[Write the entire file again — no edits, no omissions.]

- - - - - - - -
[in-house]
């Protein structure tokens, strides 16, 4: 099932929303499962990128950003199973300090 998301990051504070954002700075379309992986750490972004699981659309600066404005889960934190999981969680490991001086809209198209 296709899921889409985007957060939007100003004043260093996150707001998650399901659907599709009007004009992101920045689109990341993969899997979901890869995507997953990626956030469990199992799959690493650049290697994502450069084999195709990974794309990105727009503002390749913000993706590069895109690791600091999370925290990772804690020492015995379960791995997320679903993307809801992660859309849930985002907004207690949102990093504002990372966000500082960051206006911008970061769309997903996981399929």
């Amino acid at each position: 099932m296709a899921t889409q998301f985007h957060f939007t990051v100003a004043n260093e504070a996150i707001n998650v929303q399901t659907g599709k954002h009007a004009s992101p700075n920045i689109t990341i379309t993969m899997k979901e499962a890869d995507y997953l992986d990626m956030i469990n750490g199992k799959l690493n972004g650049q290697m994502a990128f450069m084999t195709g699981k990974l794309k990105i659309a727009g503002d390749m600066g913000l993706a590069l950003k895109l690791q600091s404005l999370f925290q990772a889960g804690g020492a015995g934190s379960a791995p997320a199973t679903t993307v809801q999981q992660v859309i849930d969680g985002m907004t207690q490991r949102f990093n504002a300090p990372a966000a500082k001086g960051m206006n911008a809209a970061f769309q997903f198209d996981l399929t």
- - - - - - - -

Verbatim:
[in-house]
């Protein structure tokens, strides 16, 4: 099932929303499962990128950003199973300090 998301990051504070954002700075379309992986750490972004699981659309600066404005889960934190999981969680490991001086809209198209 296709899921889409985007957060939007100003004043260093996150707001998650399901659907599709009007004009992101920045689109990341993969899997979901890869995507997953990626956030469990199992799959690493650049290697994502450069084999195709990974794309990105727009503002390749913000993706590069895109690791600091999370925290990772804690020492015995379960791995997320679903993307809801992660859309849930985002907004207690949102990093504002990372966000500082960051206006911008970061769309997903996981399929």
């Amino acid at each position: 099932m296709a899921t889409q998301f985007h957060f939007t990051v100003a004043n260093e504070a996150i707001n998650v929303q399901t659907g599709k954002h009007a004009s992101p700075n920045i689109t990341i379309t993969m899997k979901e499962a890869d995507y997953l992986d990626m956030i469990n750490g199992k799959l690493n972004g650049q290697m994502a990128f450069m084999t195709g699981k990974l794309k990105i659309a727009g503002d390749m600066g913000l993706a590069l950003k895109l690791q600091s404005l999370f925290q990772a889960g804690g020492a015995g934190s379960a791995p997320a199973t679903t993307v809801q999981q992660v859309i849930d969680g985002m907004t207690q490991r949102f990093n504002a300090p990372a966000a500082k001086g960051m206006n911008a809209a970061f769309q997903f198209d996981l399929t």